Here’s What the Mexico City Policy Means for Women

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Two days after millions of women around the world marched on behalf of women’s rights, President Donald Trump reinstated the Mexico City Policy.

In an executive order, Trump reinstated the rule on Monday. The Mexico City Policy prohibits foreign aid from the U.S. to be given to any nongovernmental organization (NGO) abroad that discusses abortion as a family-planning option. Currently, taxpayer dollars cannot be used to fund abortion procedures in other countries, but the order expands that oversight and also prohibits organizations from receiving U.S. family planning funding if they offer abortion counseling or advocate for abortion rights in other countries — even if the medical procedure is legal in that country.

The rule has gone back and forth between Administrations since it was first introduced in 1984 at the U.N. International Conference on Population held in Mexico City. In 2009, former President Barack Obama revoked the ruling as one of his first executive actions. It had been reinstated by former President George W. Bush after Bill Clinton’s Administration and was first introduced by former President Ronald Reagan.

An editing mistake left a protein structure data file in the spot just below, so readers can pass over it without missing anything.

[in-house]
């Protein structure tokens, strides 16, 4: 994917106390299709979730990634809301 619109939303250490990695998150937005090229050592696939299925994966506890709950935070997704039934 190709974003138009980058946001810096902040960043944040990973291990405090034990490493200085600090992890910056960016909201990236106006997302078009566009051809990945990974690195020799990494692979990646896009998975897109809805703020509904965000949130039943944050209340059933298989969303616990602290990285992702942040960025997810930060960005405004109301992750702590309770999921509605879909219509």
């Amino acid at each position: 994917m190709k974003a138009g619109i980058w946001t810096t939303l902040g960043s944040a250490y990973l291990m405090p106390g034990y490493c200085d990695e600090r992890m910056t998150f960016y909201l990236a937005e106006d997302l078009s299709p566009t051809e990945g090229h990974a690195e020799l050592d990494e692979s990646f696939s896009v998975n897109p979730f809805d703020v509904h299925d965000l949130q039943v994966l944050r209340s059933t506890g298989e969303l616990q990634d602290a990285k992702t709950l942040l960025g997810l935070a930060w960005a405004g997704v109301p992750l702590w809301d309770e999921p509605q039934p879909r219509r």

The policy forces health providers to decide whether to accept the ruling and no longer provide abortion-related counseling services, or reject it and lose U.S. funding that many rely on. Several health and development groups expressed concern about the possible implications on women’s health abroad. The U.S. Agency for International Development (USAID) is currently the largest bilateral donor of funding for family-planning services, and studies reveal that when the Global Gag Rule is implemented, the number of clinics and family services in a given country drop, sometimes spurring a rise in abortion rates.

A 2015 report from the reproductive health group Population Action International (PAI) showed that after the rule was reinstated in 2001 by former President George W. Bush, shipments of U.S.-donated contraceptives stopped in 16 developing countries. A 2011 report from the World Health Organization found that abortion rates actually increased in sub-Saharan Africa after the rule was reinstated in 2001, likely owing to the fact that women no longer had the same access to contraceptives.

Marie Stopes International, a nonprofit reproductive-health group, said on Monday that it will not agree to the conditions, and therefore will no longer receive USAID funding. Until Monday, the group said it partnered with USAID to provide voluntary contraceptive services to millions of women and girls across Africa and Asia. Without the funding, the group says the loss of its services during Trump’s first term could result in 6.5 million unintended pregnancies, 2.2 million abortions, 2.1 million unsafe abortions and 21,700 maternal deaths.

“Attempts to stop abortion through restrictive laws — or by withholding family planning aid — will never work, because they do not eliminate women’s need for abortion,” Marjorie Newman-Williams, vice president and director of Marie Stopes International’s international operations, said in a statement. “This policy only exacerbates the already significant challenge of ensuring that people in the developing world who want to time and space their children can obtain the contraception they need to do so.”

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